Local activist Hedy Epstein is part of the Instead of War group. Epstein, 84, is a Holocaust survivor who consistently speaks out against what she perceives as injustices afforded Palestinians by the Israeli government. The diminutive activist didn’t blanch when I asked if solidarity with Gaza meant automatic denouncement of Israel.

“No, it is not. I am not anti-Israel. I am anti-Israeli government policies and practices,” Epstein responded. “I know there have been rockets shot into Israel … that, too, must stop. But, in Leviticus it says you should not stand idly by when people are being hurt and killed. So standing with the Palestinians in Gaza is not anti-Semitic.”

The Rev. Elston K. McCowan, who’s running for mayor of St. Louis, also attended the rally. When asked the “solidarity” question, McCowan pointed to people in the crowd: “Jews, Christians and Muslims are among us,” he said. “This is not anti-Israeli, it’s anti-war.”

McCowan asked whether it’s “anti-American” when United States citizens protest against their government. His campaign, he added, is a protest of sorts against Mayor Francis Slay’s administration, McCowan said: “We’re not anti-St. Louis. It’s just something we ought to do.”

The little girls I met Thursday brought me face-to-face with my own cowardice and what I “ought to do.” How dare I fret about angry readers when innocent children who look like Ayah, Juhaina and Asalla are losing their lives?

No matter how uninformed I may be about the nuances of tyranny in Gaza and Israel, I instinctively know that bombing kills, not only the “bad guys” but innocent men, women and children, too.

It’s a point Faten Salem, another local Palestinian-American at the rally, graciously articulated:

“I’m a mother of four. I hate to see any mother — no matter race, religion, color, background or culture — go through this. In Gaza, there’s no medicine and no food. It breaks my heart as a mother,” Salem said.

Official versions of Salem’s observations have been echoed by spokesmen for the U.N. Security Council, the Arab League, the European Union and other international voices calling for a cease-fire.

That night, I also met sisters Banan and Badia Ead. Both were born in the United States but lived in Ramallah in the West Bank during heavily restricted, but less deadly, times. Banan, 30, and Badia, 24, described the bombings as “a completely disproportionate use of force against a civilian population.”

“The people dying over there are not Hamas, they’re Palestinians, and they’re human beings,” Banan explained. “I can’t imagine how the people feel right now to have bombs dropped on them and then to be blamed for those bombs.”

Badia is aware and empathizes with the fear Israelis experience from Hamas-launched rockets. However, she said “We always hear that Israelis are living in fear and want security, but we never hear that the Palestinians are living in fear, too, and our greatest fears are coming to fruition. We actually are dying, and our buildings are being destroyed.”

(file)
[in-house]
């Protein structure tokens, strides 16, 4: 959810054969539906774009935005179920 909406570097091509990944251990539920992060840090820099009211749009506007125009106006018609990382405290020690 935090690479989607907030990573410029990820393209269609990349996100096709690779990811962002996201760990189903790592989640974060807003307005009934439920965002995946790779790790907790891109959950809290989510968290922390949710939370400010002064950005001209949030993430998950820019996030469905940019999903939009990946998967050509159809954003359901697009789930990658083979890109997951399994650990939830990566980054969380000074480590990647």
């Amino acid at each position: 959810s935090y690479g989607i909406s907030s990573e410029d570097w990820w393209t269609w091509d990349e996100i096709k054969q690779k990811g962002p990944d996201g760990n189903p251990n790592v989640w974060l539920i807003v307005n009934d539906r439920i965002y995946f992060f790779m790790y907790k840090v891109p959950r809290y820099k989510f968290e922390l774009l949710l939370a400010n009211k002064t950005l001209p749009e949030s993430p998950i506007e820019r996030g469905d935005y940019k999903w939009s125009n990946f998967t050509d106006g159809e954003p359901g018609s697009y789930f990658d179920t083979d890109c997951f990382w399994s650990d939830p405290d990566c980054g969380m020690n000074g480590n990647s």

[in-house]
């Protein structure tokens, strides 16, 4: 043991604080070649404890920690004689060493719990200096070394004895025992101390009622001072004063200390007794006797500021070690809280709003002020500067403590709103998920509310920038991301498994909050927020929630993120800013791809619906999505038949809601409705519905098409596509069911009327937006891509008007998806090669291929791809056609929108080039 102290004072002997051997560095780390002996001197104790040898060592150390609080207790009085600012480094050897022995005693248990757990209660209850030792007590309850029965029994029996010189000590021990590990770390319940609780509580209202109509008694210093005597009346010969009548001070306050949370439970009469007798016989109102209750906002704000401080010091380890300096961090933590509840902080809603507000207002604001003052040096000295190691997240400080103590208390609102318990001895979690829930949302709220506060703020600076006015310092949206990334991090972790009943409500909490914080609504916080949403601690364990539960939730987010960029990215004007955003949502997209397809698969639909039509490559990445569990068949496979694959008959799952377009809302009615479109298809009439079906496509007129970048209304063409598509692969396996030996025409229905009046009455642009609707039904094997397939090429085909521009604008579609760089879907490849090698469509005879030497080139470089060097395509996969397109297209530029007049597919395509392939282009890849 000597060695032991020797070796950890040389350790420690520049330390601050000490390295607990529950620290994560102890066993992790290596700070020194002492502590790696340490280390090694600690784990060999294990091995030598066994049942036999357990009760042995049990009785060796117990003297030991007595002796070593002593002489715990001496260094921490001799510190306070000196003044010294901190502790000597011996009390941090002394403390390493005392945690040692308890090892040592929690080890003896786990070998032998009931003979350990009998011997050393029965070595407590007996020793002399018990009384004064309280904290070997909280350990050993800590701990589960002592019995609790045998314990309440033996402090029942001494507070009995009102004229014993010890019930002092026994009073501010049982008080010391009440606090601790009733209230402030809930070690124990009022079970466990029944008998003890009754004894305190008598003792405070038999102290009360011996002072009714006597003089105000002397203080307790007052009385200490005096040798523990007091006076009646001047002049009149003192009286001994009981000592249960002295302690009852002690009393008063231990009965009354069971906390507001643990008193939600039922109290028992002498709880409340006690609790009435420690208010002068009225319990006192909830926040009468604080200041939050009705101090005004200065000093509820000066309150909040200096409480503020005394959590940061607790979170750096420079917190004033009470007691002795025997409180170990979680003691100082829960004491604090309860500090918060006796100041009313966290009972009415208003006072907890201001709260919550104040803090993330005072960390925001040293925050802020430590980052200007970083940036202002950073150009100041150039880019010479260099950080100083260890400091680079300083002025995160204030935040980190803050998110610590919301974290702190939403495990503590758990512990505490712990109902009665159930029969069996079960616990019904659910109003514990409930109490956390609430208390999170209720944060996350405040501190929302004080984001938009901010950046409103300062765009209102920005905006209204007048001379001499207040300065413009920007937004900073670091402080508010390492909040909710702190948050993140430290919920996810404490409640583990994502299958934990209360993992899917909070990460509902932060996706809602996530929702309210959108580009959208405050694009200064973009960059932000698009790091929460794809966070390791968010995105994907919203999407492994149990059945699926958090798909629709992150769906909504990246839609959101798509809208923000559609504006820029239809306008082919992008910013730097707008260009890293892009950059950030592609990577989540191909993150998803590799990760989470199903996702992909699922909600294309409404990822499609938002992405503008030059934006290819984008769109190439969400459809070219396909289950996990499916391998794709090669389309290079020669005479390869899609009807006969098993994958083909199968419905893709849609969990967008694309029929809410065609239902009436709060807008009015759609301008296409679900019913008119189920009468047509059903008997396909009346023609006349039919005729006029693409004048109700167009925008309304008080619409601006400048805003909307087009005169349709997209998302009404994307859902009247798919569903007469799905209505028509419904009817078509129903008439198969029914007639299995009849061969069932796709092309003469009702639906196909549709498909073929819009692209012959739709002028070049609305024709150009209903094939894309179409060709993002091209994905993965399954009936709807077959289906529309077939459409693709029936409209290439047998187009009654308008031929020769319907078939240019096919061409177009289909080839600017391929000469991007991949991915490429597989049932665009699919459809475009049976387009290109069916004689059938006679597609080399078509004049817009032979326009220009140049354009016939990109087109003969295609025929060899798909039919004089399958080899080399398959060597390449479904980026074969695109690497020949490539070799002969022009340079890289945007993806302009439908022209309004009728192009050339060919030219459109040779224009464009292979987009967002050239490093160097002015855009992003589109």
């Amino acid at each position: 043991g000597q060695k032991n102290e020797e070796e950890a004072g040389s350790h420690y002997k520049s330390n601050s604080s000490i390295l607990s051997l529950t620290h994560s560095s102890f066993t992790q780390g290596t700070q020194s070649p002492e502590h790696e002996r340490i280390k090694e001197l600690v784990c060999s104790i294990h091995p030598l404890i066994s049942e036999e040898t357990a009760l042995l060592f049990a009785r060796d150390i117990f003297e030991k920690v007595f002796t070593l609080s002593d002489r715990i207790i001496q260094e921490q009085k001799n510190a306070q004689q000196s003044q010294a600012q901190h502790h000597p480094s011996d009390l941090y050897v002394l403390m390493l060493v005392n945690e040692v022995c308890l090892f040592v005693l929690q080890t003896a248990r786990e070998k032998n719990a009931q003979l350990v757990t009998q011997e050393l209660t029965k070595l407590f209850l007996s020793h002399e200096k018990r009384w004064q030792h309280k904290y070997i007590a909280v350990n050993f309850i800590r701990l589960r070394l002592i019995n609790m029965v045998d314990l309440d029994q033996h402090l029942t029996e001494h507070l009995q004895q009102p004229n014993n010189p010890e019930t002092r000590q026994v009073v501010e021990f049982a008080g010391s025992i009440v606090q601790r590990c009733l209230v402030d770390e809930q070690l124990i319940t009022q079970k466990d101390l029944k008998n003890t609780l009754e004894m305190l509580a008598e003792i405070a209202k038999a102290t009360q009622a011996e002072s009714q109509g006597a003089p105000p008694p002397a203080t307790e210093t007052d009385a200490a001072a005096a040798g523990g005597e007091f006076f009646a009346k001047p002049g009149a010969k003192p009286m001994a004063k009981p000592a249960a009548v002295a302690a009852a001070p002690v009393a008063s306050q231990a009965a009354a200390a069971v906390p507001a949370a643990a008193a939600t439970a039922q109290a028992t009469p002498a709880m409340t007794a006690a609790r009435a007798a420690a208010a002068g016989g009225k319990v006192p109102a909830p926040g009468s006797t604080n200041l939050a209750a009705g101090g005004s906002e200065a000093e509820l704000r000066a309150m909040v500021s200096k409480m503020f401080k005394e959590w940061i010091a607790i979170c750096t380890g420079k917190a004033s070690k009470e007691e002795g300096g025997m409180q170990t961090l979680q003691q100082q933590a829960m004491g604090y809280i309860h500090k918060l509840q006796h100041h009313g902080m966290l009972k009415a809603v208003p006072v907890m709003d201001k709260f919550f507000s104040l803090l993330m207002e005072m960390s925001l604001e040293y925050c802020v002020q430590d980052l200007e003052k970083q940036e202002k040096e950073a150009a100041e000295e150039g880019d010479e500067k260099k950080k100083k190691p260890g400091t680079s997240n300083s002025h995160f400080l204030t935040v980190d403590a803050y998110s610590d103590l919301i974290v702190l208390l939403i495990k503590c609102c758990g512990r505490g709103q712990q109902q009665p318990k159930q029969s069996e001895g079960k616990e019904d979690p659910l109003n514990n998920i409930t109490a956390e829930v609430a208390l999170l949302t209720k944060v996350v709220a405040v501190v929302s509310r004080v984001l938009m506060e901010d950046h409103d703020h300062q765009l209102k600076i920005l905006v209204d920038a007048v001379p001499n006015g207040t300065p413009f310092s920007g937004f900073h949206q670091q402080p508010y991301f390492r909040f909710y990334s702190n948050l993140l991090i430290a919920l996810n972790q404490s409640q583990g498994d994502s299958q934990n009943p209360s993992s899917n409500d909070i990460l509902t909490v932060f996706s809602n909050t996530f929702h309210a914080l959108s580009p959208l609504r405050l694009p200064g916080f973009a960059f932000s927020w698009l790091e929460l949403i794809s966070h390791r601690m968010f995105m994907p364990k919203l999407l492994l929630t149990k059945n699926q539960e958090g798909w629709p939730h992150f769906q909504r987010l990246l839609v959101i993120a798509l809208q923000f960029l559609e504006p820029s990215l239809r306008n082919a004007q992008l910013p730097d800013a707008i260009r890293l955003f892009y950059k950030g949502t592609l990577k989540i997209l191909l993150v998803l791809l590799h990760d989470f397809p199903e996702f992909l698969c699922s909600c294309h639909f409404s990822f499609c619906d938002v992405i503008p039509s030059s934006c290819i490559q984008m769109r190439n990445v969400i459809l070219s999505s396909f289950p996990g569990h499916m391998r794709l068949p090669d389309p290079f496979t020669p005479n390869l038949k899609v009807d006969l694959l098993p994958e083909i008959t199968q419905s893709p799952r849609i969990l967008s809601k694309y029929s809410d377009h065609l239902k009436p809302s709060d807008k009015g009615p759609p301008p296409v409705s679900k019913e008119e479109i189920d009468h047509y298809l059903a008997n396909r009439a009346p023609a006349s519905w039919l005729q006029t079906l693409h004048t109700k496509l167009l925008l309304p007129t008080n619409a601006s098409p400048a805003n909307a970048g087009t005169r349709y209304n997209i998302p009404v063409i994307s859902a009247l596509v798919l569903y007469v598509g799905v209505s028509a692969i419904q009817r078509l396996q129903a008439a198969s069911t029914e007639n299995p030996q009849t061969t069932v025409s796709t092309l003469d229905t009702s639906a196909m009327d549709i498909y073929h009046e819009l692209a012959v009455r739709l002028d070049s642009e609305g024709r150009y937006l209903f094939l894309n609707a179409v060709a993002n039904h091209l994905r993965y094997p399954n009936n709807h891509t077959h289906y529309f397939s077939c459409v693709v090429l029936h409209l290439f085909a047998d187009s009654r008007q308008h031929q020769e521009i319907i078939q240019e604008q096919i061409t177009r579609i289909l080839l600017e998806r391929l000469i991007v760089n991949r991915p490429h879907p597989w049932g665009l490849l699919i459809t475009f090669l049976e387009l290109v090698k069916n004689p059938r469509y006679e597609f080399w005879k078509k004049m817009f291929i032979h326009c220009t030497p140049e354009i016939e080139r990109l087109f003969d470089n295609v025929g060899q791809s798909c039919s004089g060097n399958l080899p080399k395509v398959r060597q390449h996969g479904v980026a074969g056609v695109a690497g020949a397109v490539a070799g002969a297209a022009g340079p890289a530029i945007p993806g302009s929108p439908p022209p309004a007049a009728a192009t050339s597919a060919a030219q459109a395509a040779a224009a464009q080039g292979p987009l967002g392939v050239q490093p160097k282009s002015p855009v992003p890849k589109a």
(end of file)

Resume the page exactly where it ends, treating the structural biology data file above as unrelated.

Bombing Gaza or Israel will not bring about peace, the sisters insist. Badia prays that “voices of reason” from U.S. leaders will help stem the violence. Banan wants both the bombings and rocket attacks that are “killing children, killing people, human beings … to just stop.”

The sisters’ plea matched comments from others I met Thursday night, including an 84-year-old activist and Holocaust survivor, a grieving Palestinian mother and three, dark-eyed, precious little girls.

Their innocent faces override my petty concerns about misplaced loyalty and vicious reader response. I don’t need a depth of understanding to confidently repeat Ayah’s wish:

“Stop the bombing now.”

To view interviews with
Ayah, Juhaina, Asalla and
others in this column go to:

Gaza protests in St. Petersburg

By Keith Baker
January 3 2009

Protests about conflict in Gaza

Protests about conflict in Gaza


The conflict in the Gaza strip brought out loud opinions in Pinellas County.  About 100 people showed up in support of the Palestinian view while a smaller group stood across the Baywalk area holding signs supporting Israel.

St. Petersburg Police were on hand to keep the protest peaceful but it didn’t prevent the shouting and the expressing of opinions.

Nothing in the demonstration resulted in arrests.  Both sides agreed peace is necessary and the fighting needs to end.

The protest was organized by groups called ANSWER, Rise up Tampa Bay and St. Pete for Peace while counter protests showed up after publicity of the protest became known.


In San Francisco

– Since the Israeli offensive against Gaza began a week ago, 18-year-old San Francisco City College student Ahmed Alkhatib can check in with his family only once a day – and that’s if the phones work.